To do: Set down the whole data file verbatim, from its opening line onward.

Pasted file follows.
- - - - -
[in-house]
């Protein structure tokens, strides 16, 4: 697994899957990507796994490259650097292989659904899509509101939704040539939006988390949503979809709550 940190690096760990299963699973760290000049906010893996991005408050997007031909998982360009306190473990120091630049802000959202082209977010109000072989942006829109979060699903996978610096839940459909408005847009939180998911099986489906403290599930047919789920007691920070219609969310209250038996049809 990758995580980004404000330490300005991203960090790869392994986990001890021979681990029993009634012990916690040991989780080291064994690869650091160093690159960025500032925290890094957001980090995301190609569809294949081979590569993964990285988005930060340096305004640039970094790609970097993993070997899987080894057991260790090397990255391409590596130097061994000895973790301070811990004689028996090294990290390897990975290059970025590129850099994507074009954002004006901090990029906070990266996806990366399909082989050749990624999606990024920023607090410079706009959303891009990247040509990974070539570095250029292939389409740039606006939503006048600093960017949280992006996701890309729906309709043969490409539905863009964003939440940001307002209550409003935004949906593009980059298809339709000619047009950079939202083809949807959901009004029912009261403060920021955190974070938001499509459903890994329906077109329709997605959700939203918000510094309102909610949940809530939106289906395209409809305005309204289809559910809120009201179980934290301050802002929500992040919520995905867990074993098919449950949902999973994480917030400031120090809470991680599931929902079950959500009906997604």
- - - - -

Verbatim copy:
[in-house]
């Protein structure tokens, strides 16, 4: 697994899957990507796994490259650097292989659904899509509101939704040539939006988390949503979809709550 940190690096760990299963699973760290000049906010893996991005408050997007031909998982360009306190473990120091630049802000959202082209977010109000072989942006829109979060699903996978610096839940459909408005847009939180998911099986489906403290599930047919789920007691920070219609969310209250038996049809 990758995580980004404000330490300005991203960090790869392994986990001890021979681990029993009634012990916690040991989780080291064994690869650091160093690159960025500032925290890094957001980090995301190609569809294949081979590569993964990285988005930060340096305004640039970094790609970097993993070997899987080894057991260790090397990255391409590596130097061994000895973790301070811990004689028996090294990290390897990975290059970025590129850099994507074009954002004006901090990029906070990266996806990366399909082989050749990624999606990024920023607090410079706009959303891009990247040509990974070539570095250029292939389409740039606006939503006048600093960017949280992006996701890309729906309709043969490409539905863009964003939440940001307002209550409003935004949906593009980059298809339709000619047009950079939202083809949807959901009004029912009261403060920021955190974070938001499509459903890994329906077109329709997605959700939203918000510094309102909610949940809530939106289906395209409809305005309204289809559910809120009201179980934290301050802002929500992040919520995905867990074993098919449950949902999973994480917030400031120090809470991680599931929902079950959500009906997604």